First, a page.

We'd only planned on staying in Ramsgate for one night. With Jo we enjoyed a pint of the local ale (Gadds Brewery) and a much better fish and chips than the one we'd had in Whitby. Back onboard we got ready for the morning - double checking our passage plan for a 6am departure with first light and catching the southbound tide - aiming to arrive at Rye at 1pm, just before local high water. Talking of water, with 3 of us onboard we took the opportunity to top up the tanks. Mentioning no names, tired and in the dark, it was the diesel tank that was topped up rather than the water tank. In fairness and in hindsight the fillers are identical except for the small name engraved on them - and similarly positioned one of each side of the boat.
However as soon as the water was added it was clear we weren't going to be leaving at 6am. We turned off the fuel line taps to isolate the problem and went to bed a little shocked.
Water in the fuel potentially has two main impacts. Firstly, if it can make it past the small separator in the pipe to the engine, it will potentially cause wear and corrosion to the injectors - seriously damaging the engine. Longer term, the presence of water can encourage the growth of 'diesel bug' which generates a build up of nasty sludge which can block the fuel so cause engine failure and an expensive cleaning operation.
In the morning Jo left us one port earlier than planned.
We were in better spirits after we'd found out that SeaStart - a sort of AA breakdown service for boaters - now covers the South coast as far as Ramsgate at least for boats in port. So we qualified by the skin of our teeth. Its even more fortunate that we are members as having been members for years whilst in the Solent we wouldn't - given our plans for the year - have renewed our membership this year except that we were given membership with the boat. So they could at least take on the job of finding and engaging a local marine engineer to help us and we hoped cover some of that cost.
No engineer was available until Friday, and inaction was grating. Diesel floats on water, and the mix in our tank hadn't been agitated. On investigating the tank, we found that it had 2 spare pickup rods installed but blanked off - I guess as a provision for the optional diesel generator which we don't have. However each of these provides a perfect tube through which to guide the tube of an oil extraction pump to the bottom of the tank. We were therefore able to remove most of the water ourselves.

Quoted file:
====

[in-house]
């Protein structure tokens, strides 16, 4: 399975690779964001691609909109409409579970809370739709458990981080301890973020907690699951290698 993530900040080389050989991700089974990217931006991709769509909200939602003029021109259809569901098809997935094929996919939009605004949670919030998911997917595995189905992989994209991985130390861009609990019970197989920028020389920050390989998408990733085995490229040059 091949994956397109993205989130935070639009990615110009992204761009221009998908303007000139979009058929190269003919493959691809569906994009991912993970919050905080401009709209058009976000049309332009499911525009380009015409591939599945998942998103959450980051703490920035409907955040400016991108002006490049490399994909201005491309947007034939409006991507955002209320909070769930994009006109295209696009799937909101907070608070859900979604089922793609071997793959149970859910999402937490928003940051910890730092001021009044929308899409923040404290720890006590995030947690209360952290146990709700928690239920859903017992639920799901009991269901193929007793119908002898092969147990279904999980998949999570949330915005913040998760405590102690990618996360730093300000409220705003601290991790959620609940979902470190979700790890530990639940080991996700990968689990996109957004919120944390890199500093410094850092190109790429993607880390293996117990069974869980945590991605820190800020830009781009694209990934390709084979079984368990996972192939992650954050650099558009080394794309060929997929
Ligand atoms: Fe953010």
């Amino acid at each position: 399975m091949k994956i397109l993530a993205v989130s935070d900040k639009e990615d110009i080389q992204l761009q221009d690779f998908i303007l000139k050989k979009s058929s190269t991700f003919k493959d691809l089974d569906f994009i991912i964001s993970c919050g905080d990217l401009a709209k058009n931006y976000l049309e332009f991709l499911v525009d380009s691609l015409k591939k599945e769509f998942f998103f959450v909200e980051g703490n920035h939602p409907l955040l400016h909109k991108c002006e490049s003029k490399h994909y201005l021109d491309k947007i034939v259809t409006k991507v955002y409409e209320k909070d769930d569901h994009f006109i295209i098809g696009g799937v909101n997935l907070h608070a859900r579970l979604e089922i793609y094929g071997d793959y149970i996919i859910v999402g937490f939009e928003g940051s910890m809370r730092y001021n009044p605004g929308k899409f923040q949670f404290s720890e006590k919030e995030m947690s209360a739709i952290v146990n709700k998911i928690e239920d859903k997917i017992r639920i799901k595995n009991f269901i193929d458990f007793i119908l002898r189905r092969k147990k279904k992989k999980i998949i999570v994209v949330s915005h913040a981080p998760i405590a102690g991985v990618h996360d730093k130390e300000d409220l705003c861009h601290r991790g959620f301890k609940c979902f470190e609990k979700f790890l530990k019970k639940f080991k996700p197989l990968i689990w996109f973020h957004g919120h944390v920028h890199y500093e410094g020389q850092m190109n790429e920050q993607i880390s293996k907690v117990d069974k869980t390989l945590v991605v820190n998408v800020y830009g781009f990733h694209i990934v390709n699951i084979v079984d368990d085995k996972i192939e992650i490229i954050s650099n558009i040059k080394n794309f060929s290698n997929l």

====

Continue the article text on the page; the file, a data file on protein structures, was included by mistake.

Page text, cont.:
On Friday, with the engineer in attendance, we removed a further 25 litres of fuel - from which only the very first part showed any water content. We also decoupled the fuel line from the pre-filter and used the oil extraction pump to pull through another 4 litres - again it appeared clean. Reassembling, we tried the engine and ran it firstly for 5 minutes with no load, and then a further 10 with load (to use a higher fuel rate. After both runs the separator was entirely clear. Finally we added an additive to help break down any water that might still be in a corner in the bottom of the tank - well below the level of the pickup but still able to harbour the bacteria of the fuel bug. It's as much as we can do at this stage - although I'll continue to more regularly check the separator for any water and also add a biocide for the winter.
So on Saturday we left Ramsgate for Rye. Fair weather, a following tide and a stronger than expected wind from the North East gave us great conditions and we made fast progress under the cruising chute to a point off Dungeness - in fact a bit further off than the direct route would have been but we were sailing as close to downwind as we could. We phoned Lydd Ranges who confirmed that they were firing so as we had time to spare before going to Rye at high water we gave that area a wide berth (although its not a mandatory exclusion zone in this case). By this point the wind had increased to 20knots and we'd dropped the cruising chute in favour of just our little self-tacking jib.
Even so we were a little early at Rye, and had to contend with the tide flooding in very quickly as we turned to tie up briefly at the harbour masters office. Having paid he gave us instructions to berth against the wall at Shand Key where it dries out to a soft mud.
Being in Rye allowed my parents to visit from Tenterden - and at high tide it was an easy step onto the boat. I was however constantly tweaking our lines to try to keep our side gate aligned to the ladder on the wall of the Key, and the boat next to the wall rather than blown off. Had we fallen and settled in the mud too far off in either or both directions then disembarking would have been very difficult.